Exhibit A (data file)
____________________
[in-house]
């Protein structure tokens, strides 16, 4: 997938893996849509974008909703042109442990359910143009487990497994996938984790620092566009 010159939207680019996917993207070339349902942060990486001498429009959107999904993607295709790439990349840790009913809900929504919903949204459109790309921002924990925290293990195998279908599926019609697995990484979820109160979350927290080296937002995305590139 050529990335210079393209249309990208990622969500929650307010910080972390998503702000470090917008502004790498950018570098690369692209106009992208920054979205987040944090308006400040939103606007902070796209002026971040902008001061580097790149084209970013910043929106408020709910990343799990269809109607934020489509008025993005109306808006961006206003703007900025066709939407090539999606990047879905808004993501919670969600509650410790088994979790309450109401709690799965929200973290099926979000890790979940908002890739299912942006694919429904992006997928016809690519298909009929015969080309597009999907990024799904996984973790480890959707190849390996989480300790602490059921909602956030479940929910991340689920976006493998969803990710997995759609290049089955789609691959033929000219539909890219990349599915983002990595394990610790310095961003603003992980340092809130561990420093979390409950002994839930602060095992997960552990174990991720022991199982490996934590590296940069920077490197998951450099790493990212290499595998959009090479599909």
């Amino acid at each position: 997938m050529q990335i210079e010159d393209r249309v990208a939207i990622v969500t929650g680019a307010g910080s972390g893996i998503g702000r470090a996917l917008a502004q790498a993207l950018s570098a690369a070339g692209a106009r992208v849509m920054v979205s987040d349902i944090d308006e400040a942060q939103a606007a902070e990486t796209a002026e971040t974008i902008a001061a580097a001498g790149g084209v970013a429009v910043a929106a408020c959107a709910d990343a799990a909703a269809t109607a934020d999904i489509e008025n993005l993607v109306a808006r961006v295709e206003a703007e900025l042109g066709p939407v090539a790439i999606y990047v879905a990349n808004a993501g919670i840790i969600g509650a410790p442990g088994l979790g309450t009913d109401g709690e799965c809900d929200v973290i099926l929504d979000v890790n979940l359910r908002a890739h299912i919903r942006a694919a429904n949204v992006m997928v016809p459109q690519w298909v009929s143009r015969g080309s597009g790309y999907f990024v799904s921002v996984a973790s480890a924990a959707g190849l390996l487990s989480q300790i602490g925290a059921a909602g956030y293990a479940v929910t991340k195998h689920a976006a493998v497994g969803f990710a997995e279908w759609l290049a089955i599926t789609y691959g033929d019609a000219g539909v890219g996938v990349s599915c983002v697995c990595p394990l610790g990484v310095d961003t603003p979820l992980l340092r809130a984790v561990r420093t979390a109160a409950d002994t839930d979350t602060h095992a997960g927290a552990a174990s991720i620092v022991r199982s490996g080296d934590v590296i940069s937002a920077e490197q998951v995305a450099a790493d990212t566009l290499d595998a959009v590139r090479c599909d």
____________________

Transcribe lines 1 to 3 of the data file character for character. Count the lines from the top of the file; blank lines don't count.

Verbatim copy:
[in-house]
């Protein structure tokens, strides 16, 4: 997938893996849509974008909703042109442990359910143009487990497994996938984790620092566009 010159939207680019996917993207070339349902942060990486001498429009959107999904993607295709790439990349840790009913809900929504919903949204459109790309921002924990925290293990195998279908599926019609697995990484979820109160979350927290080296937002995305590139 050529990335210079393209249309990208990622969500929650307010910080972390998503702000470090917008502004790498950018570098690369692209106009992208920054979205987040944090308006400040939103606007902070796209002026971040902008001061580097790149084209970013910043929106408020709910990343799990269809109607934020489509008025993005109306808006961006206003703007900025066709939407090539999606990047879905808004993501919670969600509650410790088994979790309450109401709690799965929200973290099926979000890790979940908002890739299912942006694919429904992006997928016809690519298909009929015969080309597009999907990024799904996984973790480890959707190849390996989480300790602490059921909602956030479940929910991340689920976006493998969803990710997995759609290049089955789609691959033929000219539909890219990349599915983002990595394990610790310095961003603003992980340092809130561990420093979390409950002994839930602060095992997960552990174990991720022991199982490996934590590296940069920077490197998951450099790493990212290499595998959009090479599909």
């Amino acid at each position: 997938m050529q990335i210079e010159d393209r249309v990208a939207i990622v969500t929650g680019a307010g910080s972390g893996i998503g702000r470090a996917l917008a502004q790498a993207l950018s570098a690369a070339g692209a106009r992208v849509m920054v979205s987040d349902i944090d308006e400040a942060q939103a606007a902070e990486t796209a002026e971040t974008i902008a001061a580097a001498g790149g084209v970013a429009v910043a929106a408020c959107a709910d990343a799990a909703a269809t109607a934020d999904i489509e008025n993005l993607v109306a808006r961006v295709e206003a703007e900025l042109g066709p939407v090539a790439i999606y990047v879905a990349n808004a993501g919670i840790i969600g509650a410790p442990g088994l979790g309450t009913d109401g709690e799965c809900d929200v973290i099926l929504d979000v890790n979940l359910r908002a890739h299912i919903r942006a694919a429904n949204v992006m997928v016809p459109q690519w298909v009929s143009r015969g080309s597009g790309y999907f990024v799904s921002v996984a973790s480890a924990a959707g190849l390996l487990s989480q300790i602490g925290a059921a909602g956030y293990a479940v929910t991340k195998h689920a976006a493998v497994g969803f990710a997995e279908w759609l290049a089955i599926t789609y691959g033929d019609a000219g539909v890219g996938v990349s599915c983002v697995c990595p394990l610790g990484v310095d961003t603003p979820l992980l340092r809130a984790v561990r420093t979390a109160a409950d002994t839930d979350t602060h095992a997960g927290a552990a174990s991720i620092v022991r199982s490996g080296d934590v590296i940069s937002a920077e490197q998951v995305a450099a790493d990212t566009l290499d595998a959009v590139r090479c599909d």